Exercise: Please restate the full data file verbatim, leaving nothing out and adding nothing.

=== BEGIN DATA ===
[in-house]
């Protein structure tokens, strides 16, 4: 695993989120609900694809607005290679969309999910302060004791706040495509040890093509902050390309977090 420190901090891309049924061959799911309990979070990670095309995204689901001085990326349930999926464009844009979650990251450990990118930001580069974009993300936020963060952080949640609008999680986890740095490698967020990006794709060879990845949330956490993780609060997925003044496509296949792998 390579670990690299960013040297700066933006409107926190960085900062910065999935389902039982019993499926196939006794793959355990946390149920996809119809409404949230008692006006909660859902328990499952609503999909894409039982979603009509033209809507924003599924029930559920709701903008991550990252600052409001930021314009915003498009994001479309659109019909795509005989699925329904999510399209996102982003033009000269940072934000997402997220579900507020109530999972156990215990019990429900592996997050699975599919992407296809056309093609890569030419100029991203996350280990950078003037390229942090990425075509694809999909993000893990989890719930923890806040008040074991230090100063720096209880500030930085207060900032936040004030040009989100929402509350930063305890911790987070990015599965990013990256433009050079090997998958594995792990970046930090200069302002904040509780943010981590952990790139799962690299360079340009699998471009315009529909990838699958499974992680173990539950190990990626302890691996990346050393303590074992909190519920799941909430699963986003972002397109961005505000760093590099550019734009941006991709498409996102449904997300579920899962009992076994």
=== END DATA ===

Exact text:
[in-house]
């Protein structure tokens, strides 16, 4: 695993989120609900694809607005290679969309999910302060004791706040495509040890093509902050390309977090 420190901090891309049924061959799911309990979070990670095309995204689901001085990326349930999926464009844009979650990251450990990118930001580069974009993300936020963060952080949640609008999680986890740095490698967020990006794709060879990845949330956490993780609060997925003044496509296949792998 390579670990690299960013040297700066933006409107926190960085900062910065999935389902039982019993499926196939006794793959355990946390149920996809119809409404949230008692006006909660859902328990499952609503999909894409039982979603009509033209809507924003599924029930559920709701903008991550990252600052409001930021314009915003498009994001479309659109019909795509005989699925329904999510399209996102982003033009000269940072934000997402997220579900507020109530999972156990215990019990429900592996997050699975599919992407296809056309093609890569030419100029991203996350280990950078003037390229942090990425075509694809999909993000893990989890719930923890806040008040074991230090100063720096209880500030930085207060900032936040004030040009989100929402509350930063305890911790987070990015599965990013990256433009050079090997998958594995792990970046930090200069302002904040509780943010981590952990790139799962690299360079340009699998471009315009529909990838699958499974992680173990539950190990990626302890691996990346050393303590074992909190519920799941909430699963986003972002397109961005505000760093590099550019734009941006991709498409996102449904997300579920899962009992076994």